Where the Wild Things Are by Maurice Sendak
Harper & Row, 1963
I probably read Maurice Sendak's Where the Wild Things Are about a thousand times as a little guy. Love it. Sendak creates some of the most memorable images in children’s literature. And it’s the images that drive the story. In fact, the “wild rumpus” sequence is told entirely without words in 3 full-page spreads (six total pages). Also, early in the tale, we see a picture on the wall of Max’s room that he drew (which both illustrates his fantastic imagination and foreshadows the adventure to come). The story is very simple, told with basic vocabulary in fewer than ten sentences. Max is sent to his room without dinner because he’s being wild. He then has an elaborate daydream in which he sails to where the wild things are and envisions himself as the wildest wild thing of all. He is then brought home by the smell of his dinner, which is waiting for him at his door. And it’s still warm.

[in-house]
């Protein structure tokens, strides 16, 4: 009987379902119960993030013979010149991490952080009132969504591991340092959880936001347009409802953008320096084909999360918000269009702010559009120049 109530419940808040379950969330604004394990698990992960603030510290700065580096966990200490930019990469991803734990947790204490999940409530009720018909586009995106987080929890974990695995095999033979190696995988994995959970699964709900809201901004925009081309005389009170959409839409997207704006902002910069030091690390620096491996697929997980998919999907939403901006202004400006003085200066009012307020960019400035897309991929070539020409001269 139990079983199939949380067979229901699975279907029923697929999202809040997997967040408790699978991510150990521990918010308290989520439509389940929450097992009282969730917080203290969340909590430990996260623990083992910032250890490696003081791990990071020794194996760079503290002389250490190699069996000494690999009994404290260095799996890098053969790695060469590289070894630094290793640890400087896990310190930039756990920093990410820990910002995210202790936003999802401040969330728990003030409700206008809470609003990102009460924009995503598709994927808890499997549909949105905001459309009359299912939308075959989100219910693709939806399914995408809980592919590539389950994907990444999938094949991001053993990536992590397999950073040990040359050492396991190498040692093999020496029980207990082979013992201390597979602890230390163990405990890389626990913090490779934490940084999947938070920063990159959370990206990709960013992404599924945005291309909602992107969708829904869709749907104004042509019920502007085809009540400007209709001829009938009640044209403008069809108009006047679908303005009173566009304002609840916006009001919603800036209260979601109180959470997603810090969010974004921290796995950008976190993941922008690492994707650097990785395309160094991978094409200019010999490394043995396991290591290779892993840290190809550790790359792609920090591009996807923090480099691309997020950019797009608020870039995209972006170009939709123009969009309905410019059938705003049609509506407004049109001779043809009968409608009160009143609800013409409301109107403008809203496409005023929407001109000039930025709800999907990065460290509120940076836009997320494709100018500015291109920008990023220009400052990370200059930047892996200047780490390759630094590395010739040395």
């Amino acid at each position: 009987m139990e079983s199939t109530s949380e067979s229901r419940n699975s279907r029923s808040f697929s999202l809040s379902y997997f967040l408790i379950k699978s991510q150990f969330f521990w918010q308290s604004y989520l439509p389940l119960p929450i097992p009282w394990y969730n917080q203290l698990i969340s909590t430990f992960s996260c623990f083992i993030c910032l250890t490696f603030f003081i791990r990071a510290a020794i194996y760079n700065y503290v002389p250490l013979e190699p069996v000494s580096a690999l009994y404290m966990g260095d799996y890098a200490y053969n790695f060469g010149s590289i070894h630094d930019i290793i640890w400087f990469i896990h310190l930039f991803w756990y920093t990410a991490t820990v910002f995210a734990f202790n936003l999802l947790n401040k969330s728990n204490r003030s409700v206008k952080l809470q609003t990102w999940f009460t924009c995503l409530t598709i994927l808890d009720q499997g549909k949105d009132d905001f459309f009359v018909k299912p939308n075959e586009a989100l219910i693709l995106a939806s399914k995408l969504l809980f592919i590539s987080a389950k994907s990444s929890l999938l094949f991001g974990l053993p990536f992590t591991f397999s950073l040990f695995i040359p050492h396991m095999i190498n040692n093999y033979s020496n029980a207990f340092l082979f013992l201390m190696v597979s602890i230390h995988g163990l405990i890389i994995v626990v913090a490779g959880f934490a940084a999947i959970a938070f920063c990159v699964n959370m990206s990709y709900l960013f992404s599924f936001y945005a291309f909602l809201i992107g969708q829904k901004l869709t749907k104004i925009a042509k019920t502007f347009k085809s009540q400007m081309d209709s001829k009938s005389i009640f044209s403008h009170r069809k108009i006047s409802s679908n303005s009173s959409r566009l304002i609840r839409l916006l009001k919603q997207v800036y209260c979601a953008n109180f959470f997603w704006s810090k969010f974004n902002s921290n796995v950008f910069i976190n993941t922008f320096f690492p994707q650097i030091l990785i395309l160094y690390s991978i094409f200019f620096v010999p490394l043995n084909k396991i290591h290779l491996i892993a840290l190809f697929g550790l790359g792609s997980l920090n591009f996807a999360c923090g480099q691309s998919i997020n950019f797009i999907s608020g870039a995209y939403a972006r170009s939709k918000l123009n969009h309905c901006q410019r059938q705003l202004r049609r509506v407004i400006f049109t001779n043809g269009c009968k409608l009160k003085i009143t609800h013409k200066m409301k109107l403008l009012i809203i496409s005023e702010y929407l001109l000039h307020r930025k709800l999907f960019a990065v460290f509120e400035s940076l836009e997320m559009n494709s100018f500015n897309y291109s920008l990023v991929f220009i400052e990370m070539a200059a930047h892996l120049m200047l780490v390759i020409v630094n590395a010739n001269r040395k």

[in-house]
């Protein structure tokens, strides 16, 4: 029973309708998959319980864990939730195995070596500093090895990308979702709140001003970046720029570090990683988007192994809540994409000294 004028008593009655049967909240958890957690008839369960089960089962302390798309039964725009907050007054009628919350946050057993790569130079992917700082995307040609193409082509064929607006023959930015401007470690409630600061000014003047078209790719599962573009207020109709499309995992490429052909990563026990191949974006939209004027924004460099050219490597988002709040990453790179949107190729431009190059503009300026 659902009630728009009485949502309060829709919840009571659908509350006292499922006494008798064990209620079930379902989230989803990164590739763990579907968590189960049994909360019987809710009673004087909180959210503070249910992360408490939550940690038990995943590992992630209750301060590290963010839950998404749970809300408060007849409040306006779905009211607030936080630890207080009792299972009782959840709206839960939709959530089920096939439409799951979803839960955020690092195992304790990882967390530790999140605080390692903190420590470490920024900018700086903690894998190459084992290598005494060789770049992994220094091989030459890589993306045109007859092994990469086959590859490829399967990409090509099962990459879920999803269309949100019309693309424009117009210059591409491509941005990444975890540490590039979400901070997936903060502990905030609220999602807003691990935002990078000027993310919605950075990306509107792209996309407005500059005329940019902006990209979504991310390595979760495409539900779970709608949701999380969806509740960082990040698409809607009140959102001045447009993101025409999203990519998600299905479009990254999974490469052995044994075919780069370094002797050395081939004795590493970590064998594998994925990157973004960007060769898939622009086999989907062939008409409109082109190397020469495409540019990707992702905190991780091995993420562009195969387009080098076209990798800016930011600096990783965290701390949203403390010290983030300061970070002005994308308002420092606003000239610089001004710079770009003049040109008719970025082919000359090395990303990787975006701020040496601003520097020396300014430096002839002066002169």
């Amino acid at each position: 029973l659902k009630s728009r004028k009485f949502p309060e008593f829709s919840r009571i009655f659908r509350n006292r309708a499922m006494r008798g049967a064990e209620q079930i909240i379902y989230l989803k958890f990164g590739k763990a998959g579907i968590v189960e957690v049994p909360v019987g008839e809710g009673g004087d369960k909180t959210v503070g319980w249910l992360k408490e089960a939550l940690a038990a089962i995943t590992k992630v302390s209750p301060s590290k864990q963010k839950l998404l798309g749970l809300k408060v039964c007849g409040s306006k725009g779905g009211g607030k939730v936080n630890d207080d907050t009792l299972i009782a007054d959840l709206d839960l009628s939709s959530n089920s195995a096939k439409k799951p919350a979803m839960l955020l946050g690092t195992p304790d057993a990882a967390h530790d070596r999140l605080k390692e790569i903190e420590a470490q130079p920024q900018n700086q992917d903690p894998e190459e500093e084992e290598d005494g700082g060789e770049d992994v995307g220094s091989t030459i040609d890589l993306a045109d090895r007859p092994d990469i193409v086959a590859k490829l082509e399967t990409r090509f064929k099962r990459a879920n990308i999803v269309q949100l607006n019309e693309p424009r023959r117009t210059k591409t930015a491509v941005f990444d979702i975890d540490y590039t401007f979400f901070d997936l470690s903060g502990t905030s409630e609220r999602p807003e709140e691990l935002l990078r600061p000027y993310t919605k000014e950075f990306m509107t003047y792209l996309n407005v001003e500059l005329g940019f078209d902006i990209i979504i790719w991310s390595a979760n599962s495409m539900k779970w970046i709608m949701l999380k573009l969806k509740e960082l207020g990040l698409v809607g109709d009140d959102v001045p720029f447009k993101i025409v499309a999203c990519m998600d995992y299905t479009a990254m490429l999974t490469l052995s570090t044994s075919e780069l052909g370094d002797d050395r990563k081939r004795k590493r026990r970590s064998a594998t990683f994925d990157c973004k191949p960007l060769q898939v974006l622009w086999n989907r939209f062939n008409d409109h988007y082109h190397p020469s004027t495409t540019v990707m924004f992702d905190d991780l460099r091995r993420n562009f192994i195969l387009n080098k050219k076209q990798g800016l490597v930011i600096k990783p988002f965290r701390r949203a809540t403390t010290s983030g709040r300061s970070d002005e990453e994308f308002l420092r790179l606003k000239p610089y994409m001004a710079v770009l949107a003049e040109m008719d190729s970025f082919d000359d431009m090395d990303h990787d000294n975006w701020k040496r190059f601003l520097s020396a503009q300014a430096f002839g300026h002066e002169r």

Spike Jonze film adaptation of Where the Wild Things Are found mixed reviews upon its release. I, however, enjoyed it immensely. I’ve often heard it described as an adult meditation on childhood. And I think that’s an accurate description. Especially because one of the most wild parts of childhood is pain. It’s been over a year since I’ve seen the film, but I still remember the expression of concern and confusion on Max’s face when his teacher talks about the finite nature of the universe. And then there’s the heartbreaking scene in which Max is playing under his mom’s desk (maybe telling her stories?) as she works. She enjoys time with her son, but she wears the pained expression of adulthood. There’s longing and sadness in her eyes, and it makes Max hurt, too. And feel sad. And the hardest thing about all of it is that he doesn’t understand. I got a little choked up watching that scene. And it altered my expectations of the film. And the way I watched the rest of it. Max spends his time in the land of the wild things trying to make a child’s wild nature and understanding of the world fit into what he believes are the adult rules. But those rules just don’t make sense. I come away from the film feeling that life, generally, makes so much more sense as a child. And maybe that’s why I still love this story (both the book and the film) so much. Hell, maybe that’s why I love children’s literature so much. Thank you, Mr. Sendak.